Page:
•conjugate first conjugation verbs
in the present tense
•decline first declension nouns
•translate lively sentences featuring
subjects and predicate
adjectives and adverbs
•translate from and into Latin
The basic idea behind Lobster Network is that it is an "item networking" site-you can do any of the things above for FREE...just by visiting and joining their site. Obviously, for homeschoolers, this means having a place, for free, to lend, borrow, sell or buy curriculum, books, or other learning related items. But it's so much bigger than that. You can use it personally to keep track of anything in your life you want to inventory-insurance items, collectibles, books, etc. Or use it to create a "community" where only community members can see the items listed-or open the community's items to the world-it' your choice. Joining is easy-create a user name and password and you are on your way.
The pros: I think the potential for Lobster Network is unlimited. I can remember when I was in La Leche League and we had a library of books available to borrow-but the person in charge of the library had to schlep the library around to every meeting so people could see what was available. And then they had to remember to get it back from that person when they were done. If we had had Lobster Network, the library books could have been entered and then anyone who wanted to check them out could have requested to borrow them and the librarian would have only had to bring a book or two each time instead of the whole bin. And Lobster Network is free-what's not to like about that?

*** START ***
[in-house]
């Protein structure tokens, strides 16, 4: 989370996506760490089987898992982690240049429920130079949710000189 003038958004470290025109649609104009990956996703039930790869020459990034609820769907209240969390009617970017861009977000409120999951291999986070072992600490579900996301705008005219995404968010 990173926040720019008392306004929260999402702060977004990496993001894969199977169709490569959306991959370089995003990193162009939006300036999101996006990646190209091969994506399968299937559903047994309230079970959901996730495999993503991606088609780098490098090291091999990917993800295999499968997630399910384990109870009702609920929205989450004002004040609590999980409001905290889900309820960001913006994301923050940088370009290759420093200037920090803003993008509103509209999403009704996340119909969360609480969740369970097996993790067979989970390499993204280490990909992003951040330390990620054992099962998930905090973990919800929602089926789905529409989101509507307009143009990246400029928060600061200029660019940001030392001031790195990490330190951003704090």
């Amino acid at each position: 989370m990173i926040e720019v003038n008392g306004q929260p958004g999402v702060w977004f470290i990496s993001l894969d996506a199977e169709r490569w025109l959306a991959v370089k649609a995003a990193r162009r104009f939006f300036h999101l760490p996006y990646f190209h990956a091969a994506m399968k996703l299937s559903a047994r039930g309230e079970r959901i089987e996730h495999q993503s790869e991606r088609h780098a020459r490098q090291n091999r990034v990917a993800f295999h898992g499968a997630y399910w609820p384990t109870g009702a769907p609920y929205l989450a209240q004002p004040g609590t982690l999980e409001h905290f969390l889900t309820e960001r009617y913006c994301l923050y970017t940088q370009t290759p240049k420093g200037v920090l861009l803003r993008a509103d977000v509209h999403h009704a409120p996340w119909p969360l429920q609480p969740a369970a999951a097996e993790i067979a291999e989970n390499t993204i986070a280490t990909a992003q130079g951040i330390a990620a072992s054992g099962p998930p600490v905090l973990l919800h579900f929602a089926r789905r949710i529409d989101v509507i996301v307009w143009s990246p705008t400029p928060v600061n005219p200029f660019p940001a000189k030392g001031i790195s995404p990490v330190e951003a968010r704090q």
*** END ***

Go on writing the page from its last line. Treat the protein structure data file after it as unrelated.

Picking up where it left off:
The cons: Lobster Network is new, so right now there aren't a lot of items for sale/swap out there for the general membership, but that also means this is your chance to get in on the bottom floor before it becomes ridiculously popular.